While there can be many reasons you may be experiencing shooting toe pain, two of the more common ones are peripheral neuropathy and bursitis. Here’s a quick look at both of these conditions (including their causes and how they’re treated), as well as a couple of other conditions that can lead to severe toe discomfort.

Peripheral Neuropathy

The nerves in your toes are considered “peripheral.” When these nerves suffer damage of some sort, this can result in stabbing pain or a decreased level of sensation. This is known as peripheral neuropathy, a condition that typically leads to severe discomfort as well as a lack of mobility in the affected area.

One of the main reasons for the development of peripheral neuropathy is diabetes. In fact, anywhere from 60 to 70 percent of people who have the disease will have to deal with peripheral neuropathy at one time or another. 1 But there are other causes as well, including heredity, age, arthritis, an injury to the toes, a back injury, medications, and fibromyalgia. Typical symptoms include a burning, shooting pain in the area. If you notice any type of change in sensation in your toes, you should see a doctor as soon as you can, so he or she can determine the reason for your discomfort.

Anyone with peripheral neuropathy must check his or her feet regularly for signs of an infection or injury. The reason is that nerve damage can mask a lot of problems. If you are experiencing a decrease in sensation, you might not know if you’ve stepped on a nail or some other object that can cause damage. If you don’t inspect your feet on a regular basis, you could develop an infection that could lead to severe complications.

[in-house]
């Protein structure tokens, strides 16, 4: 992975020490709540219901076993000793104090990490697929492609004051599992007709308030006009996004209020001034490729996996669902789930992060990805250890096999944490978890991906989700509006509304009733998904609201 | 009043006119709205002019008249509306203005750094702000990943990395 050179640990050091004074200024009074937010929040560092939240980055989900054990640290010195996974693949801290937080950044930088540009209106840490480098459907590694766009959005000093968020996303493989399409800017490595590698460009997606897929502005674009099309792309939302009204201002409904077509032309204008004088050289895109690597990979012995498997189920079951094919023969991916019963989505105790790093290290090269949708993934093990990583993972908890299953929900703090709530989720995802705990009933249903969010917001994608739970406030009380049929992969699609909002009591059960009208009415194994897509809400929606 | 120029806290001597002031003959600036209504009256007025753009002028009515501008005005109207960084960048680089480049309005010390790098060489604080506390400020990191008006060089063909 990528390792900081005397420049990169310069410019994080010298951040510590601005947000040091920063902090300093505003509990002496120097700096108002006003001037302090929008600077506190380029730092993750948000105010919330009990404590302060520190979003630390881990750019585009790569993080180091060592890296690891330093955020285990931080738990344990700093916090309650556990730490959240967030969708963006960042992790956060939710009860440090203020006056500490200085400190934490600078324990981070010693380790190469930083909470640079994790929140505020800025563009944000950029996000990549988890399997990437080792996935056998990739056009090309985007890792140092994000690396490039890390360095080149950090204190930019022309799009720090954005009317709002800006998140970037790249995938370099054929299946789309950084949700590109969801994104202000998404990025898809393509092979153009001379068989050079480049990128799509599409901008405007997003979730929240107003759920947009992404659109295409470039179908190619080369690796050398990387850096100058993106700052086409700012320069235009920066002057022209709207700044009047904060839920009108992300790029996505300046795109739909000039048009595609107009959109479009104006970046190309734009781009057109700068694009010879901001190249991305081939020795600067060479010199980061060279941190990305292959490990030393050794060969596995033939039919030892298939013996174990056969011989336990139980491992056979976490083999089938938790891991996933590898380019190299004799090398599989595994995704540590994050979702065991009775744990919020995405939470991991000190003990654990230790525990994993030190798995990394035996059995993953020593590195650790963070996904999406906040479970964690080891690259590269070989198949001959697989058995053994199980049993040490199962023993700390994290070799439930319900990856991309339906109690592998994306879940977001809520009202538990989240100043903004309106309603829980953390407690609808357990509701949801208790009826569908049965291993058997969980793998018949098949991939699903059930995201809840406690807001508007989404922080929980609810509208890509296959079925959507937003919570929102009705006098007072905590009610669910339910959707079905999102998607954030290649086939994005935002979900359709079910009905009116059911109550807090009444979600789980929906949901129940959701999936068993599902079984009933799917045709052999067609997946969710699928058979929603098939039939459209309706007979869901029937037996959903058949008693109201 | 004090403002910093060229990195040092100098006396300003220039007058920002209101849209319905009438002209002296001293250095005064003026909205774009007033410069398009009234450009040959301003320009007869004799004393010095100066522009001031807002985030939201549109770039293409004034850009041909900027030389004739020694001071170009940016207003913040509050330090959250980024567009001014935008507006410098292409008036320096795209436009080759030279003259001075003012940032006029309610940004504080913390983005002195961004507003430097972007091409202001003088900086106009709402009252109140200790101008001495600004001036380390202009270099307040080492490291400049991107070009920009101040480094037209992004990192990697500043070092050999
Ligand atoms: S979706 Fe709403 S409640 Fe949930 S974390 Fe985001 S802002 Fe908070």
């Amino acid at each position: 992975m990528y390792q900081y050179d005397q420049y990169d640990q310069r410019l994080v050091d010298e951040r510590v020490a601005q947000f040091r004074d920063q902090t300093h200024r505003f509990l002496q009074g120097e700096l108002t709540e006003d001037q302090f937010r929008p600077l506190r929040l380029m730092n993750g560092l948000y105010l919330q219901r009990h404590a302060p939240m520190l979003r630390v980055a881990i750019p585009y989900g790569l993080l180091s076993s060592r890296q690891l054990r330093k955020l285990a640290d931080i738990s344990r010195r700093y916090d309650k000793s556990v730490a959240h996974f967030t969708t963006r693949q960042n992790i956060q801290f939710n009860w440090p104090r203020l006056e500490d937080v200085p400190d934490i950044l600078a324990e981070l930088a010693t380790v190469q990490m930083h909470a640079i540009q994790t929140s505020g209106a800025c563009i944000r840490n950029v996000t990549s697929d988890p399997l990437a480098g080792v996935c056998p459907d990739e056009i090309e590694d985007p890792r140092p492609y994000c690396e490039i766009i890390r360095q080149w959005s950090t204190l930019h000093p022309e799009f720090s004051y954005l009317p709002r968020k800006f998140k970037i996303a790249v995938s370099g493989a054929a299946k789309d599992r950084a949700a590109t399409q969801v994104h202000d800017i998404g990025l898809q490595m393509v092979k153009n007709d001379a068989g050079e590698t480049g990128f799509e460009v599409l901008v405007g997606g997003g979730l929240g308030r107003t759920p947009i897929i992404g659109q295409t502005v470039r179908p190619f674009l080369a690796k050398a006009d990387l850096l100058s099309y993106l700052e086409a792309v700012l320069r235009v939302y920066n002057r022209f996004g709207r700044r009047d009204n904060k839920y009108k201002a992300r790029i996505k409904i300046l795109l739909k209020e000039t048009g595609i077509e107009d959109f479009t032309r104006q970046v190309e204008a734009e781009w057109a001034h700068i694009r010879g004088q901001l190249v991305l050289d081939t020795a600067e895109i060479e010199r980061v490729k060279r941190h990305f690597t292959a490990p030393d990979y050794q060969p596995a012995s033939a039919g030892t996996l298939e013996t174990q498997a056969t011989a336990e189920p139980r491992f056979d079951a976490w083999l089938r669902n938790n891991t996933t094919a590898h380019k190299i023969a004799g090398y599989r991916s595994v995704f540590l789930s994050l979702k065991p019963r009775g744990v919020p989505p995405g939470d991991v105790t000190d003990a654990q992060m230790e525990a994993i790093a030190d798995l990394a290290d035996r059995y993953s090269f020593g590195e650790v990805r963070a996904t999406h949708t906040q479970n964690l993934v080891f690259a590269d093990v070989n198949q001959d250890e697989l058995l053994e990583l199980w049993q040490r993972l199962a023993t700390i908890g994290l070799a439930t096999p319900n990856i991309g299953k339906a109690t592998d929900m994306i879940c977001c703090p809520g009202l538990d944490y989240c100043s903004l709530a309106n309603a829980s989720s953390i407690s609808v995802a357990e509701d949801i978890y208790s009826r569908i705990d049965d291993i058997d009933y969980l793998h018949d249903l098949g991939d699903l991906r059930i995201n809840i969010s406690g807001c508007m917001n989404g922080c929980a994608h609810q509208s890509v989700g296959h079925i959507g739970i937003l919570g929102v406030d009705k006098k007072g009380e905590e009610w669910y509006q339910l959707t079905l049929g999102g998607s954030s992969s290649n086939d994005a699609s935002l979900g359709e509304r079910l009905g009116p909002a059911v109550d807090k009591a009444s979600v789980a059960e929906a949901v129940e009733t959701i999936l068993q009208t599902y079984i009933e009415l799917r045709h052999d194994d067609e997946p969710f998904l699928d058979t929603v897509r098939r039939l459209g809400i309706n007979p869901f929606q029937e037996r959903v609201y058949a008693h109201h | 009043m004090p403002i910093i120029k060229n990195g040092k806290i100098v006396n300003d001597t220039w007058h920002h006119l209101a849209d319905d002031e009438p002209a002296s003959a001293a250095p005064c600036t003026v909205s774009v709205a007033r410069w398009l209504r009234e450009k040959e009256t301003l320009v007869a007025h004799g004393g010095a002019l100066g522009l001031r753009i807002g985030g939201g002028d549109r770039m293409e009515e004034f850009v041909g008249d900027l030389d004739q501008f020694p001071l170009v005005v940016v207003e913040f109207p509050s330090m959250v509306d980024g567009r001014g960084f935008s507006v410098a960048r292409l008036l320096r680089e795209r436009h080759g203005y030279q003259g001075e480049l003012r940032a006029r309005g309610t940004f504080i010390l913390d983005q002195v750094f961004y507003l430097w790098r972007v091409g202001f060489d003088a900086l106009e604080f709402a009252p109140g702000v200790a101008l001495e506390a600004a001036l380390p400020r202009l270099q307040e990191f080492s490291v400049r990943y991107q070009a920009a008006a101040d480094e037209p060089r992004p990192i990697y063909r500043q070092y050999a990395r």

Treatment Options

If your doctor suspects you have peripheral neuropathy, he or she will perform a thorough examination and probably order several types of tests as well. For example, you will probably undergo a blood test to determine the amount of sugar in the blood to see if you have diabetes.

Unfortunately, there is no cure for peripheral neuropathy. Treatment will typically focus on maintaining the overall health of your feet and to try and slow the progression of the disease. You may receive medications to help you deal with the pain, and you’ll also learn how to take care of your feet to reduce the chances of major complications occurring.

If you are diagnosed with diabetes, you’ll also learn how diet, exercise and, in some instances, medication will be given to help control your blood sugar levels. This will not only slow the progression of peripheral neuropathy, it will also benefit your general health.

Bursitis

The bursa is a sac filled with fluid that helps to lubricate as well as cushion joints, such as the toes. The purpose of the bursa is to reduce friction between bones, muscles, and tendons. While the bursa is designed to reduce the chances of inflammation occurring in the joints, it can sometimes become inflamed on its own. This is a condition known as bursitis.